We’re now further along on our Life OS journey. It’s time to migrate from the structural discussion to practical design. For those of you who have wandered into this article, firstly, welcome. I would recommend that you go through the previous articles Introduction to Life OS and Life OS Elements . This will give you an idea of the thought process that led to this specific design.
If you’re not feeling like going through a comprehensive backstory, don’t worry, I’ll attach links to sections when I need to reference them. But I hope you will reconsider, as reading them enables you to design a personal Life OS that matches your workflow.
In this article I will give you a tour of my personal Life OS setup. This includes a quick overview of my daily hardware, followed by the software and apps that make this possible. The next thing to understand would be the functional principles on which this Life OS was woven together. I will talk about how these principles come to my aid using actual workflow within my ecosystem. This is going to be a fun yet practical one, so, come along!
Table of Contents
Let’s start by talking about the hardware and software tools that make up the Life OS.
At first glance it appears I may have set myself up for an uphill task with my choice of hardware. I have a Gigabyte P35 laptop (Windows ), a Google Pixel2 phone (Android) and an iPad Pro (iOS) setup featured here.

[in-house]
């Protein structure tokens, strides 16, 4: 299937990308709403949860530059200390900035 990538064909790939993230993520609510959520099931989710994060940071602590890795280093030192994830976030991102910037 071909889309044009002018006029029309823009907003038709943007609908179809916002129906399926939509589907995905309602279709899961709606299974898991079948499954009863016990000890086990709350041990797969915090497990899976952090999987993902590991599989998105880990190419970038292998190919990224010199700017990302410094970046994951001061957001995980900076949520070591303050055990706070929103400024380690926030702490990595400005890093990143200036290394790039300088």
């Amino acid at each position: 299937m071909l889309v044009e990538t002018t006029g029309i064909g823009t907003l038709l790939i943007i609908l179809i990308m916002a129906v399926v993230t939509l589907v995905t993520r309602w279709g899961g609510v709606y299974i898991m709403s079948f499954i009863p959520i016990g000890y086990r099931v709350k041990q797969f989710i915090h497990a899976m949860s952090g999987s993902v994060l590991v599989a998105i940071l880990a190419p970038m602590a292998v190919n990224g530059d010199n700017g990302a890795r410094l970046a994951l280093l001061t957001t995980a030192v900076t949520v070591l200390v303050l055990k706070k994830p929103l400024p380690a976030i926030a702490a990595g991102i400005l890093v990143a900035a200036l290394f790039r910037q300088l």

There are some drawbacks to this for sure. But it also means that I have a wider selection of tools to work with. More importantly, my setup stands as a testament to how far software has travelled to bridge these walled gardens as you will soon see.
The specific tools that I use to connect these hardware are the subject of a different post. What is relevant to the article is their contribution to my workflow. Please note that during this pandemic, the roles of these devices tend to be different from when I would step out to take meetings.
- The Laptop is now the primary hub of creation. All client outputs, blog articles and personal projects are executed here. The wider toolset, multitasking features and keyboard shortcuts make it a breeze to jump from project management to project execution.
- The iPad is for ideation, content consumption and mild editing. The portability of the device combined with the intuitive Apple Pencil makes notetaking joyful
- The Mobile phone acts as my notification device when I’m not at my workstation. It is also my secondary scanner that helps with quick capture of physical objects I want to track within my digital ecosystem.
- Another important component of my hardware setup is my Printer, an Epson ink-tank version. This all-in-one model supports cloud print and scan to mobile function which helps handle the physical documents that are part of my Life OS.